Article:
Black newspaper carrier who was confronted by sheriff testifies at trial

Sedrick Altheimer, on the stand Tuesday, told Tacoma jurors he did not threaten Ed Troyer in January 2021, as the Pierce County sheriff claimed.

A Black newspaper carrier confronted by a sheriff in Washington state in what he calls a racial profiling incident took the stand Tuesday in the sheriff’s criminal trial on false reporting charges.

According to The Seattle Times, Sedrick Altheimer, 26, recalled delivering newspapers on his usual route in Tacoma, Washington, while being followed by Pierce County Sheriff Ed Troyer on Jan. 27, 2021.

An immense late-night police response resulted from the sheriff’s nearly five-minute call just after 2 a.m. to a 911 dispatcher over an internal line, in which Troyer asserted he “caught someone in my driveway who just threatened to kill me, and I’ve blocked him in.”

Newspaper carrier Sedrick Altheimer (right), testifying in court Tuesday, recalled delivering papers on his regular route in Tacoma, Washington, in January 2021 and being followed by Pierce County Sheriff Ed Troyer in his unmarked white SUV. (Photo: Screenshot/ 5)

Troyer reportedly recanted his threat accusations when questioned by a Tacoma officer.

“I get held at gunpoint. I get questioned and pulled out of my vehicle,” Altheimer testified, according to The Times. “Frisked. Asked questions. Treated like a suspect.”

In October of last year, Troyer was charged with misdemeanor counts of false reporting and making a false or misleading statement to a public official. He entered a not-guilty plea, and throughout the trial, his defense team has tried to cast doubt on the validity of Altheimer’s testimony and the Tacoma Police Department’s version of events.

While he claimed to be the victim of racial profiling, Altheimer admitted he was unsure whether Troyer was aware he was Black when the sheriff started following him in his unmarked white SUV. He also conceded that Troyer did not use racially derogatory comments.

Troyer said he was unaware of Altheimer’s race when he began to follow him after spotting what he thought to be a suspicious-looking Geo Prizm sedan.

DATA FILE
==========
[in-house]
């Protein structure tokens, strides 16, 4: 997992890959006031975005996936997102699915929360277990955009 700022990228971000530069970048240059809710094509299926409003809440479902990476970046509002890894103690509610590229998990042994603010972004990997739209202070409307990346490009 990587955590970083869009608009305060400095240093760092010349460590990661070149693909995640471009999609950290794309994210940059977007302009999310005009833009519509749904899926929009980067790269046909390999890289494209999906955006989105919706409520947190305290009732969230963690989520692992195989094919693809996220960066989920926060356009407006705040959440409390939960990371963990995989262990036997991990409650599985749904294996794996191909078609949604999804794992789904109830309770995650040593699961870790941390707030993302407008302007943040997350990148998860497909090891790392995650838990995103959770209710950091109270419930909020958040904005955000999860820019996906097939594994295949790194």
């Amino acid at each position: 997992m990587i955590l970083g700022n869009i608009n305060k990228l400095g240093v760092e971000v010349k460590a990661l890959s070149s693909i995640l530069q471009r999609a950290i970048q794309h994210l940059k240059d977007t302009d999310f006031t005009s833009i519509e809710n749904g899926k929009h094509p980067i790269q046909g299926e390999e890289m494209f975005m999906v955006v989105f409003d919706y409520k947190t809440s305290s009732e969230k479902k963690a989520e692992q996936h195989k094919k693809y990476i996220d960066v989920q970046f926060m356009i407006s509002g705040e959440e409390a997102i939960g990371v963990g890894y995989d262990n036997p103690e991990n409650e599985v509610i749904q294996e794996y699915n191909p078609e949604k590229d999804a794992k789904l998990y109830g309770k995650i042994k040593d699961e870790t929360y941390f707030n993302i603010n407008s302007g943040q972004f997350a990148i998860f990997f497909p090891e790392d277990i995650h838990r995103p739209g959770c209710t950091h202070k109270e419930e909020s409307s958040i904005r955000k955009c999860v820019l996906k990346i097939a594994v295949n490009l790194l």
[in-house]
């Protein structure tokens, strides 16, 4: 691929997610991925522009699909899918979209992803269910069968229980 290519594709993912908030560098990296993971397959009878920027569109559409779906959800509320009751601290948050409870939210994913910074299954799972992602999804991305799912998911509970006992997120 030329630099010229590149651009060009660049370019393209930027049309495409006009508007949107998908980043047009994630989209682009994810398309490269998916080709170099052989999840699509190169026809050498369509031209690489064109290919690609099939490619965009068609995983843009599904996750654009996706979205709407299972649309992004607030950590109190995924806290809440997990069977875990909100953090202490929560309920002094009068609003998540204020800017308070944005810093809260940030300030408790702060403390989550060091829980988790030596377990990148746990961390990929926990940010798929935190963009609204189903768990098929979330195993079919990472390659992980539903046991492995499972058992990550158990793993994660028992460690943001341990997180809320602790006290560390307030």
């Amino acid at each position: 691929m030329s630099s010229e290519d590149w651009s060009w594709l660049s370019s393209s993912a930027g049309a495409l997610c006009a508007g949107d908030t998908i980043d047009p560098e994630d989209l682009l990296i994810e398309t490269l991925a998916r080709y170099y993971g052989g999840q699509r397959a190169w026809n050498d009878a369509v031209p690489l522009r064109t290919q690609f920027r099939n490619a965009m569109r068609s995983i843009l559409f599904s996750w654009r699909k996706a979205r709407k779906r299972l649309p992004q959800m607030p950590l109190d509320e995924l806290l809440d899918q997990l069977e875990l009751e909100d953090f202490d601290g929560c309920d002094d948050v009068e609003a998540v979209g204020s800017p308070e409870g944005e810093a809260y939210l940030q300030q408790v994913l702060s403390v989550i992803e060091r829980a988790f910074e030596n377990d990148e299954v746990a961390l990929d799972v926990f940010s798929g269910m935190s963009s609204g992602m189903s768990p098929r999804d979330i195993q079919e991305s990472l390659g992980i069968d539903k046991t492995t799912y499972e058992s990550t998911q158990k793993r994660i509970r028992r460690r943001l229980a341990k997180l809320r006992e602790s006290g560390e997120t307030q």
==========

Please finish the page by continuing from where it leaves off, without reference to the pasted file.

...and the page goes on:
Altheimer, who stepped toward Troyer’s SUV eventually, testified Troyer never revealed himself as police, but did ask the newspaper carrier if he was a thief.

“He accused me of being a porch pirate, and he just talked to me like I was a lost boy,” Altheimer said, The Times reported.

But speaking to his dispatcher at the time of the encounter, Troyer said, “He’s in some sort of gray car, and he was in my driveway and in my neighbor’s driveway, and he knows who I am and he threatened to kill me, and I’ve got him blocked in.” The Seattle Times obtained a copy of the phone call via a Public Records Act request.

The hotline dispatcher asked him if the man he sees is armed, and Troyer responded: “I have no idea. He looks homeless in his car. He was in my driveway, and I got in my car, and he was in my neighbor’s driveway and tried to get in my garage.”

Troyer, in the call, goes on to claim “I’m trying to be polite to him, but he says I’m a racist and wants to kill me, so.”

Despite what the sheriff informed the emergency operator, Altheimer testified Tuesday that he never threatened to hurt or kill Troyer.

During the trial, prosecutors planned to summon police officer Chad Lawless, who spoke with Troyer the night of the incident and noted in his incident report that the sheriff stated Altheimer had never threatened him.

Lawless and a few other officers called to testify invoked their Fifth Amendment rights. Initially, they refused to answer questions because they feared a subsequent hostile environment toward police. Judge Jeffrey Jahns rejected the Fifth Amendment arguments.

Anne Bremner, Troyer’s primary defense counsel, brought up Altheimer’s $5 million lawsuit that she had filed against Pierce County. She also mentioned his prior run-ins with both police and area residents who had followed him or inquired as to his intentions while making late-night newspaper deliveries.

Altheimer also admitted to being “kind of a smart A-S-S” in response to throwing a copy of The News Tribune newspaper onto Troyer’s driveway after the incident that night, an act the defense characterized as “malicious.”

Bremner frequently emphasized that Altheimer was not detained and referred to the situation as “a nonevent,” even attempting to persuade him to agree.

Instead, Altheimer spoke of receiving orders from armed police offices to remain still and to raise his hands.

“Something did happen,” Altheimer said, The Times reported. “I almost lost my life. For a lie.”

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